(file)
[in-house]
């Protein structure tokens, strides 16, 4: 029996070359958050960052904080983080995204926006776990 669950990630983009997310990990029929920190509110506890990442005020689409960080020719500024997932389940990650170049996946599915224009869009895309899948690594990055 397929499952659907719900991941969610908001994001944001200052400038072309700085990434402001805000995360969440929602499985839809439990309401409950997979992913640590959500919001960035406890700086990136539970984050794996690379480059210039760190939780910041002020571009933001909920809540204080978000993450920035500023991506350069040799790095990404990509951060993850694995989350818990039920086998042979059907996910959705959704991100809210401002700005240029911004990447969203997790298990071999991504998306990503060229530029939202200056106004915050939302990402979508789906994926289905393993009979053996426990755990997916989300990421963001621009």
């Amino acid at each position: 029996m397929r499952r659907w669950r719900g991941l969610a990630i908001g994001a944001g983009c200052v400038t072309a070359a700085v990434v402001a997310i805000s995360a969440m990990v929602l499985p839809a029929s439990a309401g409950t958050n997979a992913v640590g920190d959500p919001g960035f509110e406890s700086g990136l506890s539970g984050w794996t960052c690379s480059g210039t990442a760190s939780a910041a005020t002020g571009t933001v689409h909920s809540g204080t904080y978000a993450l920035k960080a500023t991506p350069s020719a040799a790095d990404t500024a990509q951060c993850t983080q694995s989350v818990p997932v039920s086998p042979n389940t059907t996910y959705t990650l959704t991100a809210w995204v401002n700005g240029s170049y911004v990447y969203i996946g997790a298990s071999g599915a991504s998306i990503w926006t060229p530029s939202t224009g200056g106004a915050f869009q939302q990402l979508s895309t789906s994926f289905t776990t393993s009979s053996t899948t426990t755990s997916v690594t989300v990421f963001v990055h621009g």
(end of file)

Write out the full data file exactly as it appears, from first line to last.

[in-house]
């Protein structure tokens, strides 16, 4: 029996070359958050960052904080983080995204926006776990 669950990630983009997310990990029929920190509110506890990442005020689409960080020719500024997932389940990650170049996946599915224009869009895309899948690594990055 397929499952659907719900991941969610908001994001944001200052400038072309700085990434402001805000995360969440929602499985839809439990309401409950997979992913640590959500919001960035406890700086990136539970984050794996690379480059210039760190939780910041002020571009933001909920809540204080978000993450920035500023991506350069040799790095990404990509951060993850694995989350818990039920086998042979059907996910959705959704991100809210401002700005240029911004990447969203997790298990071999991504998306990503060229530029939202200056106004915050939302990402979508789906994926289905393993009979053996426990755990997916989300990421963001621009």
């Amino acid at each position: 029996m397929r499952r659907w669950r719900g991941l969610a990630i908001g994001a944001g983009c200052v400038t072309a070359a700085v990434v402001a997310i805000s995360a969440m990990v929602l499985p839809a029929s439990a309401g409950t958050n997979a992913v640590g920190d959500p919001g960035f509110e406890s700086g990136l506890s539970g984050w794996t960052c690379s480059g210039t990442a760190s939780a910041a005020t002020g571009t933001v689409h909920s809540g204080t904080y978000a993450l920035k960080a500023t991506p350069s020719a040799a790095d990404t500024a990509q951060c993850t983080q694995s989350v818990p997932v039920s086998p042979n389940t059907t996910y959705t990650l959704t991100a809210w995204v401002n700005g240029s170049y911004v990447y969203i996946g997790a298990s071999g599915a991504s998306i990503w926006t060229p530029s939202t224009g200056g106004a915050f869009q939302q990402l979508s895309t789906s994926f289905t776990t393993s009979s053996t899948t426990t755990s997916v690594t989300v990421f963001v990055h621009g």